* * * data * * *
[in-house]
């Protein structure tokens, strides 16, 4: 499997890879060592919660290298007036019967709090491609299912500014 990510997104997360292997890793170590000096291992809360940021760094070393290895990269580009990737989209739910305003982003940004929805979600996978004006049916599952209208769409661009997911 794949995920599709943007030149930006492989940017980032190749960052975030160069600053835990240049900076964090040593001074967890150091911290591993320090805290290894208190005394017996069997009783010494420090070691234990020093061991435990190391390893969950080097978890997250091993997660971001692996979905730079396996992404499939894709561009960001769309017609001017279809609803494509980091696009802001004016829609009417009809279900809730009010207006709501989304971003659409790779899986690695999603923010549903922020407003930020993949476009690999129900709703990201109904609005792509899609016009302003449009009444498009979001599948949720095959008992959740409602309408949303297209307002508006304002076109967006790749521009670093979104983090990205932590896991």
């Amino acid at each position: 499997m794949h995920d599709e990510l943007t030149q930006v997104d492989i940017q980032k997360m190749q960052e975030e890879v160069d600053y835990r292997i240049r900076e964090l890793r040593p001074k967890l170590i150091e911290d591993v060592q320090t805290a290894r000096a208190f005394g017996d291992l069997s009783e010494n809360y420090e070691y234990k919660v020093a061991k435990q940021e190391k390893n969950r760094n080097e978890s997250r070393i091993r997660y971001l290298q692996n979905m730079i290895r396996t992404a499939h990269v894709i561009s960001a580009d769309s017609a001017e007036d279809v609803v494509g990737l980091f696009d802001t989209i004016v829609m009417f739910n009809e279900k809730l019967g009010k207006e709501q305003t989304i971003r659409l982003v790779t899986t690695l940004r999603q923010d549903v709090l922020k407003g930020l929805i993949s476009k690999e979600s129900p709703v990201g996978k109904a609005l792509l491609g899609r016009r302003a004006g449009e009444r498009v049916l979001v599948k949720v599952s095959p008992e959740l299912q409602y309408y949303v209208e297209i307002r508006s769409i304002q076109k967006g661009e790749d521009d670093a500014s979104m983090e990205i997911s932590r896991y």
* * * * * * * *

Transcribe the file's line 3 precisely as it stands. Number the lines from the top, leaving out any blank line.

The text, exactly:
């Amino acid at each position: 499997m794949h995920d599709e990510l943007t030149q930006v997104d492989i940017q980032k997360m190749q960052e975030e890879v160069d600053y835990r292997i240049r900076e964090l890793r040593p001074k967890l170590i150091e911290d591993v060592q320090t805290a290894r000096a208190f005394g017996d291992l069997s009783e010494n809360y420090e070691y234990k919660v020093a061991k435990q940021e190391k390893n969950r760094n080097e978890s997250r070393i091993r997660y971001l290298q692996n979905m730079i290895r396996t992404a499939h990269v894709i561009s960001a580009d769309s017609a001017e007036d279809v609803v494509g990737l980091f696009d802001t989209i004016v829609m009417f739910n009809e279900k809730l019967g009010k207006e709501q305003t989304i971003r659409l982003v790779t899986t690695l940004r999603q923010d549903v709090l922020k407003g930020l929805i993949s476009k690999e979600s129900p709703v990201g996978k109904a609005l792509l491609g899609r016009r302003a004006g449009e009444r498009v049916l979001v599948k949720v599952s095959p008992e959740l299912q409602y309408y949303v209208e297209i307002r508006s769409i304002q076109k967006g661009e790749d521009d670093a500014s979104m983090e990205i997911s932590r896991y």